Tottenham Hotspur’s 3-1 loss to Leeds United was another painful reminder of the problems this Spurs squad possess.
Apart from two good moments in the first half with one tarnished by VAR, Spurs were completely second best in every regard.
It also renders their Champions League hopes shattered; the last three games are now an active battle not to end up in the Europa League conference. I can’t believe I just typed those words.
Many point the blame towards the faltering defence. That is an extremely valid point – and I completely agree. All three goals conceded at Elland Road were scattered with poor defensive mistakes.
But, in my opinion anyway, Spurs are just as bad on the ball. And that was an issue on show against Leeds, but it’s an issue that has been alive for a very, very long time.
Under Mourinho, Spurs lost all of the good controlled possession structures that were implemented under Pochettino.
The attacking principles of Mourinho’s were that of individual instinct. The offensive play remained dependent on top attackers just coming up with something intuitively, rather than anything coherent or constructed.
It is why they were so painfully dependent on spells of form: Kane and Son’s brilliant form have dragged Spurs through the mud. Of course, goals can be scored — but a distinct lack of attacking identity is clear.
Spurs, under Mourinho, tried to operate in quick, sharp transitions on the counter-attack due to the deep defensive shapes they usually utilised.
The first phase of build-up play was, and still is messy and awkward, especially when up against pro-active teams like Leeds want to engage Spurs high up the pitch.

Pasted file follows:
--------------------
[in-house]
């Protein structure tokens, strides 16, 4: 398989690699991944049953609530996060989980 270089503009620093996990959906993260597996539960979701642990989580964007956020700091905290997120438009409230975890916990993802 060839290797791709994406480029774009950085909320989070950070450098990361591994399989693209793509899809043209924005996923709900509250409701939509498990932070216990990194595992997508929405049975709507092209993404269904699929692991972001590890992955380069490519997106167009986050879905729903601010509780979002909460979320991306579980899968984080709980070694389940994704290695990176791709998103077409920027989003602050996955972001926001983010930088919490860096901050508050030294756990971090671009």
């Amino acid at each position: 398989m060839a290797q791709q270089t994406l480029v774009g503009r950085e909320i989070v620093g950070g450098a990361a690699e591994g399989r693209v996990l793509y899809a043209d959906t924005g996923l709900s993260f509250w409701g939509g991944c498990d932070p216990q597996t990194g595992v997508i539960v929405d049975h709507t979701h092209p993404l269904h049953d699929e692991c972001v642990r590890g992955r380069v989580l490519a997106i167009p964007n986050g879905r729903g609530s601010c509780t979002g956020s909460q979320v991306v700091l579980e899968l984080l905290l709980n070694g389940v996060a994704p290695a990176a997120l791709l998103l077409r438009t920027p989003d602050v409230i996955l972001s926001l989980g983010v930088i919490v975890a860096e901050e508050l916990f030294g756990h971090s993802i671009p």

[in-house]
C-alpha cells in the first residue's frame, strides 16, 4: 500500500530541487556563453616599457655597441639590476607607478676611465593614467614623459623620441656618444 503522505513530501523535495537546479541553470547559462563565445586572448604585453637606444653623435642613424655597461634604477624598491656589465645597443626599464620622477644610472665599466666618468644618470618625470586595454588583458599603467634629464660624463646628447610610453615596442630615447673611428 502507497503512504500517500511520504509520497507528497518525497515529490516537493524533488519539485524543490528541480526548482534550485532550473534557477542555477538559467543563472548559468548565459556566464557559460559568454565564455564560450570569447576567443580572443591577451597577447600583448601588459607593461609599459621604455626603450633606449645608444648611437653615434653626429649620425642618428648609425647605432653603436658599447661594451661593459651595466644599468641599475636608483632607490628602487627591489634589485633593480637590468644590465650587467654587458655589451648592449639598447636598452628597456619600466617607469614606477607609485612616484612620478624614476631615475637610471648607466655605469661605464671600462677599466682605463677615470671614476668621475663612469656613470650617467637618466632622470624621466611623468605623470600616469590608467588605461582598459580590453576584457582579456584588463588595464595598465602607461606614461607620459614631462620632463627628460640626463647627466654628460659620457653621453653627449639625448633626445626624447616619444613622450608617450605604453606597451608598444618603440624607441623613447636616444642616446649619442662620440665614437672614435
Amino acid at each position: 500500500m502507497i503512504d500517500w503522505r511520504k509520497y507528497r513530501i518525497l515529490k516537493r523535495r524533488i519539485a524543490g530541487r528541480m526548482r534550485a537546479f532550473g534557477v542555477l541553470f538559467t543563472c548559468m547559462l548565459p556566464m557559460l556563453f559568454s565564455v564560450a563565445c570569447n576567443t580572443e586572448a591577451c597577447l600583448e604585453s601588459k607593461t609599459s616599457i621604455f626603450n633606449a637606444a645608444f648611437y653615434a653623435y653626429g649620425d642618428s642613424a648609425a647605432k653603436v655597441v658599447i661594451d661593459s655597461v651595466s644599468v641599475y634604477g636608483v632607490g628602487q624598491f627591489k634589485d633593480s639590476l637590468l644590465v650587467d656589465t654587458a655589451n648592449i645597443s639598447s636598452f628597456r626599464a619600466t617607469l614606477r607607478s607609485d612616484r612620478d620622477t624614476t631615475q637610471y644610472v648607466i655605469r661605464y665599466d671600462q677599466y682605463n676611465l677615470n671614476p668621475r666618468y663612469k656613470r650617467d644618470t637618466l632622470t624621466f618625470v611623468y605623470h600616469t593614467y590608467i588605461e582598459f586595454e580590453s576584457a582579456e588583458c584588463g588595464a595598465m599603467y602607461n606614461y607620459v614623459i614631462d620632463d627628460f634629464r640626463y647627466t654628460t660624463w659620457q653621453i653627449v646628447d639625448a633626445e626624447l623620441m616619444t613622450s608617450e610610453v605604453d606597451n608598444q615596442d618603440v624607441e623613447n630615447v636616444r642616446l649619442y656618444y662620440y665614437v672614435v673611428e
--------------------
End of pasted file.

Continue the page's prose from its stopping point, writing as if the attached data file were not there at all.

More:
In order to play possession football and beat a press there is an obvious need to have players constantly available. It is a regular sight to see Spurs players regularly failing to become a passing option.
Hojbjerg’s more suited abilities are when the ball is not at his feet; this is mixed with the lack of ball-playing qualities within the Spurs defenders.
Lo Celso does not do enough in this regard and Tanguy Ndombele smothers the issue slightly but does not have the space or movement around him to overcome the issue all by himself.
The ball, when in the first phase of controlled possession, is so often sent long or just lost in a general turnover. There is a general lack of intent and bravery to progress the ball. Kane, Son, and Bale are often starved: they usually have to come deep to collect.
When the ball gets into a more dangerous position, Spurs are lethal: their quick interplay in the final third is very good. Take Leeds for example: the two times they had space and territory to their advantage in the first half they scored (VAR not included).
The problem is that it is a struggle to get into these positions consistently. Maybe it’s just the Mourinho hangover; a new manager could install good possession principles starting from next season.
Graham Potter springs to mind, his Brighton side are very, very good in possession and create a lot of chances. By the logic of physics, Spurs have better players than Brighton. (I’m not suggesting Potter is my favourite, but I can see the argument).
Every top side are great on the ball: they can beat a press and also can break down low blocks. Spurs can do neither convincingly at the moment, which is arguably just as big a worry as the defensive issues.
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